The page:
What a ride.

“Wild” is the wrong word when every Shady Hollow book has been so predictable, but they’re cozy and they’re fun, and I really can’t complain. I love Shady Hollow so much that I resurrected my neglected Kindle specifically so I could read the two holiday specials, which are only available electronically. I have to preface this by admitting that I have never been an eBook girlie, but Shady Hollow has officially converted me and long story short I’ve been having a good time buying Kindle books god I have problems. Bless my impulsive 2020 ass for ordering a Kindle without even knowing what I was going to do with it. I am a ridiculous person, but I am so grateful I already had a Kindle in a drawer (despite some recent drama over the Kindle’s inability to connect to my wi-fi) and didn’t have to buy one just for these two stories. I even had the foresight to order a Kindle cover with little foxes on it, so this really all seems like it was just meant to be.

And with that, I am renewing my request for at least twenty more books in this series.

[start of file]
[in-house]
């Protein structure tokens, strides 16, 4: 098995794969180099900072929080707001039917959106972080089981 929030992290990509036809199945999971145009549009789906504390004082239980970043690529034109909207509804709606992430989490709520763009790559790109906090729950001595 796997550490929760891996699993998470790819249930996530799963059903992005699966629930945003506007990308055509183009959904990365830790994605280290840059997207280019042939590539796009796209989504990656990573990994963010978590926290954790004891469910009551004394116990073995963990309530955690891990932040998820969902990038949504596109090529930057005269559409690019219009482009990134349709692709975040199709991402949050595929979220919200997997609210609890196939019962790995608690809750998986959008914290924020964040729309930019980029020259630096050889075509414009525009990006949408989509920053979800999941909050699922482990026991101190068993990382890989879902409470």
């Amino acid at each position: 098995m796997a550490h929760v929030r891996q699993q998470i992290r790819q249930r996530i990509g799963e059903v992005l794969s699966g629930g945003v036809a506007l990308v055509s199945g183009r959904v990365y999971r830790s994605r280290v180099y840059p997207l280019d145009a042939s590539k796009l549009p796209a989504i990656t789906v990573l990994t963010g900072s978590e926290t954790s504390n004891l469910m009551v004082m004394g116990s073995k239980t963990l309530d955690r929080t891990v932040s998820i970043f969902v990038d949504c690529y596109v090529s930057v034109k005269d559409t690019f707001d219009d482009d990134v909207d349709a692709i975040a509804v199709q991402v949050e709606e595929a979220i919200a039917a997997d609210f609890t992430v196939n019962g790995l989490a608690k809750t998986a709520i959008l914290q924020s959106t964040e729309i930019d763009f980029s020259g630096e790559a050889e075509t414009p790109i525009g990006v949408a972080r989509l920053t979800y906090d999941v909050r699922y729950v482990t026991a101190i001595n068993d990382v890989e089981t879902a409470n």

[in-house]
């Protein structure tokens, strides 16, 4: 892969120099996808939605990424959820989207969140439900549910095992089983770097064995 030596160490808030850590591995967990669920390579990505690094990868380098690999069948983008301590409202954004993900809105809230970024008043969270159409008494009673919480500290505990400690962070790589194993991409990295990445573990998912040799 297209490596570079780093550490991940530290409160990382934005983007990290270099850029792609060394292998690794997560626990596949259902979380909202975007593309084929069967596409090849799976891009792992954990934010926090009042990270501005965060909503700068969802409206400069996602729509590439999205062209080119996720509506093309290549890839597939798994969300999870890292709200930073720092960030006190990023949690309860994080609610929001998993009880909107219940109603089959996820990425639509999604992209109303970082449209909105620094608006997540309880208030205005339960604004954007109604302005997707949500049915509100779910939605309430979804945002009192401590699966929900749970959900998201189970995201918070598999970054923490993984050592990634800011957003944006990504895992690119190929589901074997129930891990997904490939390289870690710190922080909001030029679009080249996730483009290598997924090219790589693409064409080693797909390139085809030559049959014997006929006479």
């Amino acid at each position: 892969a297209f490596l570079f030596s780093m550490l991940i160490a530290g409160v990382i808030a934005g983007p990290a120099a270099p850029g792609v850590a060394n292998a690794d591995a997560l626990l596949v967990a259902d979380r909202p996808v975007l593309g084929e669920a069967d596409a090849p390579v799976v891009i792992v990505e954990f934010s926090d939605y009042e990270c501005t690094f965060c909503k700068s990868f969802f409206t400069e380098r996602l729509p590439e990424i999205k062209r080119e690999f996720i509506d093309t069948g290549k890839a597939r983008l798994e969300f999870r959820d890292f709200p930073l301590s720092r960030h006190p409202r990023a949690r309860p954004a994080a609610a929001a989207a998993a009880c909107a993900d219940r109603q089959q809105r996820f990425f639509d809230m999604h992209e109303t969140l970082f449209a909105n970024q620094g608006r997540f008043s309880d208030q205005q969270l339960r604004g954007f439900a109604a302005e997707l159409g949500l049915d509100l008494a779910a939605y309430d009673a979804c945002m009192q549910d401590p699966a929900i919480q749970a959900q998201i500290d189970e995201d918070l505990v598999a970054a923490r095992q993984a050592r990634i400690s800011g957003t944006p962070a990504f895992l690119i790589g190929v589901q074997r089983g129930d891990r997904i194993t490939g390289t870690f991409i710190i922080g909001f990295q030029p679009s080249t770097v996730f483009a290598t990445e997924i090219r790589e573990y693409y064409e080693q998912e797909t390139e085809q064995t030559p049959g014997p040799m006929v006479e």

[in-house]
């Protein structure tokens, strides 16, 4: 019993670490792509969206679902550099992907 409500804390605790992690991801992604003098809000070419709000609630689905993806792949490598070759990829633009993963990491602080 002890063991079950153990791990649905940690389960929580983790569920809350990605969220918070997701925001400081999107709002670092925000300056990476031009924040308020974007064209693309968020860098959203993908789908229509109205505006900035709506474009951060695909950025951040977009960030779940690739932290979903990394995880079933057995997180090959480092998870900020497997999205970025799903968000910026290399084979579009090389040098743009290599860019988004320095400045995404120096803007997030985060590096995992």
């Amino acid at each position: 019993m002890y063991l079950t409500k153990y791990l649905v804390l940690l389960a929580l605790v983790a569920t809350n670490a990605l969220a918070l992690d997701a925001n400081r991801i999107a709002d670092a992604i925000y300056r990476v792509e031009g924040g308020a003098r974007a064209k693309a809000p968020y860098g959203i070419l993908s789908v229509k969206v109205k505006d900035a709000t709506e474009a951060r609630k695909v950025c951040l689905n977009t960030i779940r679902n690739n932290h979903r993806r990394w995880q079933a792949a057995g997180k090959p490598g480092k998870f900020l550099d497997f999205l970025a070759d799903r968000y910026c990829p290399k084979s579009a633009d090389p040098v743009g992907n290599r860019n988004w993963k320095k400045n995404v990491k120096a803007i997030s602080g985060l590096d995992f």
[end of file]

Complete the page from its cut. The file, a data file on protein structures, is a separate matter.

Obvious obligatory warning: There are spoilers. Other reviews in this series can be found here.

Theme of the week: Shady Hollow short stories.

Evergreen Chase
Juneau Black

It’s been a while since I’ve done a book bites (i.e., theoretically shorter reviews than my usual) and it seemed long past time for round 5, especially as neither of the books in this post is long enough to warrant a full-blown, overly detailed review. TL;DR: They are both so cute. 10/10 recommend.

Evergreen Chase opens on Vera Vixen’s first-ever Shady Hollow winter solstice celebration (i.e., Christmas equivalent). The air is festive, but the village’s excitement is concentrated around their tree, carefully selected over 30 years ago and meticulously tended for the last several decades to ensure it will be a worthy centerpiece in this year’s celebration. Under the patronizing eyes of visiting storks Lionel and Louise Fowler, a pair of city slickers who have business with the von Beaverpelts’ sawmill, the village jubilantly prepares to cut down the tree, only to find that it has already been collected by creatures unknown. The loss of the tree throws the village into a frenzy, as the solstice is only a couple days away, to say nothing of poor Callum Burrows, the heartbroken keeper of the tree. Fur and feathers fly and fingers point to Lathrop Stein, the supremely grumpy keeper of next year’s tree, but he disappears before anybody can ask him what in tarnation he did with their tree.